Tuesday, February 2, 2016

Auto Sales … Car Auction Prices Fall … Nine-to-One Up Days … Stock Market Analysis

AUTO SALES (Reuters)
“U.S. auto sales appeared to fare better than expected in January as the industry benefited from low gasoline prices, easy credit and moderate economic growth, preliminary results showed on Tuesday.” Story at…
“The nation's largest car auction posted its first sales decline since 2010, with sales of everything from muscle cars to vintage European racers beginning to slow. The auction sales in Scottsdale, Arizona — the largest auto auction in the U.S. by volume — totaled $251 million compared to $294 million last year. The 15 percent decline was the first drop in total sales since 2010, after the financial crisis. The price of an average sale also fell, declining 13 percent to $100,588 from $115,729 last year.” Story at…
…and the Shelby Cobra 427 Competition Roadster went for $2.4-mil, out of my price-range by about $2.4-mil.
NINE TO ONE UP DAY (MarketWatch)
“Friday’s stock market action was so strong that it triggered a “buy” signal from a technical indicator that used to have a wide following on Wall Street. I am referring to what the late Martin Zweig, the investment newsletter editor and mutual fund manager, called a “nine-to-one up day.” Such a session occurs when “up” volume in stocks on the New York Stock Exchange leads “down” volume by at least a nine-to-one margin.”- Mark Hulbert, editor of the Hulbert Financial Digest. Story at…
Mark Hulbert suggests that the indicator may be worth watching now, because it is less watched. I have studied this indicator, but I haven’t yet figured out how to use it well.  As Mark Hulbert suggests, it used to be a straight forward BUY signal if there was a 9 to 1 up-day. Now, and specifically regarding last Friday, it is far less clear that a 9 to 1 up-day should be a buy signal.  Most importantly, there was no opposite indicator at the recent bottom. At the bottom, I would like to have seen a day when down volume exceeded up volume 9 to 1. If we had seen a 9 to 1 down-day, an immediate reversal to the upside would have had more significance. To further confuse the issue, there have been three 9 to 1 up-days and two 9 to 1 down-days since December so the indicator is not exactly sending a clear signal.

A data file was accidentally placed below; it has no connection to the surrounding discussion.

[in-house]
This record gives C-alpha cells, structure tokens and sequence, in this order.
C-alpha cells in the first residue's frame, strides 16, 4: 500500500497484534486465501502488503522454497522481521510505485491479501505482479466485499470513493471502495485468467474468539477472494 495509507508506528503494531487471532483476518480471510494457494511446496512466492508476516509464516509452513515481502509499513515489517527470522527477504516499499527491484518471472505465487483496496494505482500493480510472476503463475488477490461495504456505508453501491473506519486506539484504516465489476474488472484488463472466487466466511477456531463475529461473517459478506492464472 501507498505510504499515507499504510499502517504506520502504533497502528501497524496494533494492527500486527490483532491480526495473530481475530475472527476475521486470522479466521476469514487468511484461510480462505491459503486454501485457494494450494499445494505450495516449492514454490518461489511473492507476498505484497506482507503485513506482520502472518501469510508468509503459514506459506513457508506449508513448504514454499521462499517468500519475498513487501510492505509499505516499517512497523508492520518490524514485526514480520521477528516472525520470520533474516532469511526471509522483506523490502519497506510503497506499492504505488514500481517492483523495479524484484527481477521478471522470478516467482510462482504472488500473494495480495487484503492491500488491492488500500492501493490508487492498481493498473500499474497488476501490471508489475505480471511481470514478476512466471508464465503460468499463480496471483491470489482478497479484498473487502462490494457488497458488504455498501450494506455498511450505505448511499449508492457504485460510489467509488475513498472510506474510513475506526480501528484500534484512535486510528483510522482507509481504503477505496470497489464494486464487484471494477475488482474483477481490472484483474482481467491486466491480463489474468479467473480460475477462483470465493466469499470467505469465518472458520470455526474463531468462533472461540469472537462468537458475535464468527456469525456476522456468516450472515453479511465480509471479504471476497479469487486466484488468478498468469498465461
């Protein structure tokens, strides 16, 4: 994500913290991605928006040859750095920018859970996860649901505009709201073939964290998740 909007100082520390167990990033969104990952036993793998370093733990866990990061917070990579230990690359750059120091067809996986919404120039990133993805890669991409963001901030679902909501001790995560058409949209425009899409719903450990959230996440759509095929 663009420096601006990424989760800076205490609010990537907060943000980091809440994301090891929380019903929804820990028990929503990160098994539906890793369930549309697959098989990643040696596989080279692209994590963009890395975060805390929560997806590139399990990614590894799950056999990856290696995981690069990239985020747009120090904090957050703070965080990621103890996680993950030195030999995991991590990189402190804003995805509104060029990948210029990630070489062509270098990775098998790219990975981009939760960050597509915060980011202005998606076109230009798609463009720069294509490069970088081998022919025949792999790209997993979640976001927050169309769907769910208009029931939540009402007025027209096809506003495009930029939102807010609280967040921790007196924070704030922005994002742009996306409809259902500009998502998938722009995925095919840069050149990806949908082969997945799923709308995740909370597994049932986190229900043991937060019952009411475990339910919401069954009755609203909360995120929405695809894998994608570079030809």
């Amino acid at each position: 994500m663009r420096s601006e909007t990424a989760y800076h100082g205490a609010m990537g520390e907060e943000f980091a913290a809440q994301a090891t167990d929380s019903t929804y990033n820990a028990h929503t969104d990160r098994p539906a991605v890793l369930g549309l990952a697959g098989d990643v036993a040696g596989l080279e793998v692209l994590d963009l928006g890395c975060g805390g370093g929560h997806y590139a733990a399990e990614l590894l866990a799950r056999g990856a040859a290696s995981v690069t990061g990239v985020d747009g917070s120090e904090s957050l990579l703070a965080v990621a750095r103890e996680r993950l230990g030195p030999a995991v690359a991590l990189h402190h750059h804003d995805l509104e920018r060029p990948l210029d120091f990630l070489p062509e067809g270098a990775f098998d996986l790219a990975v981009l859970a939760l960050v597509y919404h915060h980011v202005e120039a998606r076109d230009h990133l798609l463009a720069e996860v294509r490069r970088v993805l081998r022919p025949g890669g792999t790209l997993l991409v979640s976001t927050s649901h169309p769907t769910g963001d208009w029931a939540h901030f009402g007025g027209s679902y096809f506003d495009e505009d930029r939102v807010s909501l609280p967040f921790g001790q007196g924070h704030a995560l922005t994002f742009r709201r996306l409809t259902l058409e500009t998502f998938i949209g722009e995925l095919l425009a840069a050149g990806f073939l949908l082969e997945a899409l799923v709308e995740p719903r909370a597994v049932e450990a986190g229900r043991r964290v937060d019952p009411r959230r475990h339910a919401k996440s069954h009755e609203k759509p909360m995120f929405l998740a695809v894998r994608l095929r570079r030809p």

“JPMorgan strategist Mislav Matejka declared an end to seven years of ‘buying the dip’ as he turned bearish on stocks. ‘We were positive on equities for quite a long time,’ Matejka said in a January ‘Trading Nation’ interview. ‘But we think structurally, this regime is coming to an end, and the regime that we should be having now is one of selling any rallies.’"  Story at…
My cmt: This article recommended buying on days when the market is down more than 5%.
-Tuesday, the S&P 500 was down about 1.9% to 1903 at the close.
-VIX jumped about 10% to 22.01.
-The yield on the 10-year Treasury fell to 1.86%.
“As an investor, you should remember that making money in the market is only one-half of the job. Keeping it is the other.” – Lance Roberts
The Overbought/Oversold Index, AKA the Advance-Decline Ratio (a Wall St. “classic” indicator based on breadth) has cleared its oversold reading and is now neutral Tuesday.